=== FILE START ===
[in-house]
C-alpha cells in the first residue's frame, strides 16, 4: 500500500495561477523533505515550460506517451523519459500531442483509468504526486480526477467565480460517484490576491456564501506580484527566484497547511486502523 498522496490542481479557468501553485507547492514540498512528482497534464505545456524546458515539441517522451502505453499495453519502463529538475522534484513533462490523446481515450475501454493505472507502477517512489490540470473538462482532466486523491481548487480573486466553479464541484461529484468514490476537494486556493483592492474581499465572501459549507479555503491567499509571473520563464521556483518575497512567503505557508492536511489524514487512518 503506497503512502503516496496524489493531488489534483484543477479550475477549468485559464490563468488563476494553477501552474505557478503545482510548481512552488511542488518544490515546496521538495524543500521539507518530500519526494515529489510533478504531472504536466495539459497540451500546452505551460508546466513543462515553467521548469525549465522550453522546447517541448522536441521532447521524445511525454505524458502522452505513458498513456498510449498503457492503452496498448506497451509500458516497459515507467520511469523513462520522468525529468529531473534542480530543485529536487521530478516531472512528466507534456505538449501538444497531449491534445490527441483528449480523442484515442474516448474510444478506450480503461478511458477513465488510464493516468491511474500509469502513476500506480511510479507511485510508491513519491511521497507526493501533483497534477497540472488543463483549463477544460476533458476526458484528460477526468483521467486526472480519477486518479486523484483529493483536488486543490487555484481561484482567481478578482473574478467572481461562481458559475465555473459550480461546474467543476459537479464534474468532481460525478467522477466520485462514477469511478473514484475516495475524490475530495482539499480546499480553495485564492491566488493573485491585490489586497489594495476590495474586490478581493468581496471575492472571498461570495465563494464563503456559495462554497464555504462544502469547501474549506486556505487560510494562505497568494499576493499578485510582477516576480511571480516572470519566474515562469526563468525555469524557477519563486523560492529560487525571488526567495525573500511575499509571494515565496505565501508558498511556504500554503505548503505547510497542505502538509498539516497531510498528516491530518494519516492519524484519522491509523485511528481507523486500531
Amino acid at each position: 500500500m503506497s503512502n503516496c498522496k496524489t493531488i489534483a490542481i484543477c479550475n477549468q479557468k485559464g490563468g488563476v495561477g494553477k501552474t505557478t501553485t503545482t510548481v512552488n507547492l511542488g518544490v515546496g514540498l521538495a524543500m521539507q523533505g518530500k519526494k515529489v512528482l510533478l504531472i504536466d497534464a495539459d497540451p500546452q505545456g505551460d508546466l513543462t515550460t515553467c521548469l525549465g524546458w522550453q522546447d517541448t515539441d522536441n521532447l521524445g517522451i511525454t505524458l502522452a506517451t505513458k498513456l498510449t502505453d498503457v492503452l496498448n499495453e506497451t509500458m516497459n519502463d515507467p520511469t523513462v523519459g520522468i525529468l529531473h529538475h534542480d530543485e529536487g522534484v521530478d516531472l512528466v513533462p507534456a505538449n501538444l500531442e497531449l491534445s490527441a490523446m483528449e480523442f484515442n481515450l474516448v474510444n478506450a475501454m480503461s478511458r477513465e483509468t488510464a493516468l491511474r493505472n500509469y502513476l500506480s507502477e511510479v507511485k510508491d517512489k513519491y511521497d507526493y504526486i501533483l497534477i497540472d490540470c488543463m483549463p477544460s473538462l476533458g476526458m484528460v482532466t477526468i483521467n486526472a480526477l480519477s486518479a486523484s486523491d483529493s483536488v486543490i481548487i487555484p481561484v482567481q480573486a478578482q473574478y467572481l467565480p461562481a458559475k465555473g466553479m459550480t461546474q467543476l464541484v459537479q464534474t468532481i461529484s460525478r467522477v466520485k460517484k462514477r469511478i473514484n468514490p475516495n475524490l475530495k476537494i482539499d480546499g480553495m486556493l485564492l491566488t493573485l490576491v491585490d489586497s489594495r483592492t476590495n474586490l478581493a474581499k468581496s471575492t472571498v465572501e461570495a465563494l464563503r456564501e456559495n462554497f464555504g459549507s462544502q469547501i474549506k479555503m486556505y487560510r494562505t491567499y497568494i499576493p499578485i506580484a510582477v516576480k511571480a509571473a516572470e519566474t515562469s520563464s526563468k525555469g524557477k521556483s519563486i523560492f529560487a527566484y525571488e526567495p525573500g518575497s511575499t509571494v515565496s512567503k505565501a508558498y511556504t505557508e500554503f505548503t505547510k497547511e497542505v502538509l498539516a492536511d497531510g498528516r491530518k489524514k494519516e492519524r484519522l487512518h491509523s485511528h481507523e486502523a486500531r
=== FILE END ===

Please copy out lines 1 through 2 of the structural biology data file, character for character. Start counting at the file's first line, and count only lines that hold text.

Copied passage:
[in-house]
C-alpha cells in the first residue's frame, strides 16, 4: 500500500495561477523533505515550460506517451523519459500531442483509468504526486480526477467565480460517484490576491456564501506580484527566484497547511486502523 498522496490542481479557468501553485507547492514540498512528482497534464505545456524546458515539441517522451502505453499495453519502463529538475522534484513533462490523446481515450475501454493505472507502477517512489490540470473538462482532466486523491481548487480573486466553479464541484461529484468514490476537494486556493483592492474581499465572501459549507479555503491567499509571473520563464521556483518575497512567503505557508492536511489524514487512518 503506497503512502503516496496524489493531488489534483484543477479550475477549468485559464490563468488563476494553477501552474505557478503545482510548481512552488511542488518544490515546496521538495524543500521539507518530500519526494515529489510533478504531472504536466495539459497540451500546452505551460508546466513543462515553467521548469525549465522550453522546447517541448522536441521532447521524445511525454505524458502522452505513458498513456498510449498503457492503452496498448506497451509500458516497459515507467520511469523513462520522468525529468529531473534542480530543485529536487521530478516531472512528466507534456505538449501538444497531449491534445490527441483528449480523442484515442474516448474510444478506450480503461478511458477513465488510464493516468491511474500509469502513476500506480511510479507511485510508491513519491511521497507526493501533483497534477497540472488543463483549463477544460476533458476526458484528460477526468483521467486526472480519477486518479486523484483529493483536488486543490487555484481561484482567481478578482473574478467572481461562481458559475465555473459550480461546474467543476459537479464534474468532481460525478467522477466520485462514477469511478473514484475516495475524490475530495482539499480546499480553495485564492491566488493573485491585490489586497489594495476590495474586490478581493468581496471575492472571498461570495465563494464563503456559495462554497464555504462544502469547501474549506486556505487560510494562505497568494499576493499578485510582477516576480511571480516572470519566474515562469526563468525555469524557477519563486523560492529560487525571488526567495525573500511575499509571494515565496505565501508558498511556504500554503505548503505547510497542505502538509498539516497531510498528516491530518494519516492519524484519522491509523485511528481507523486500531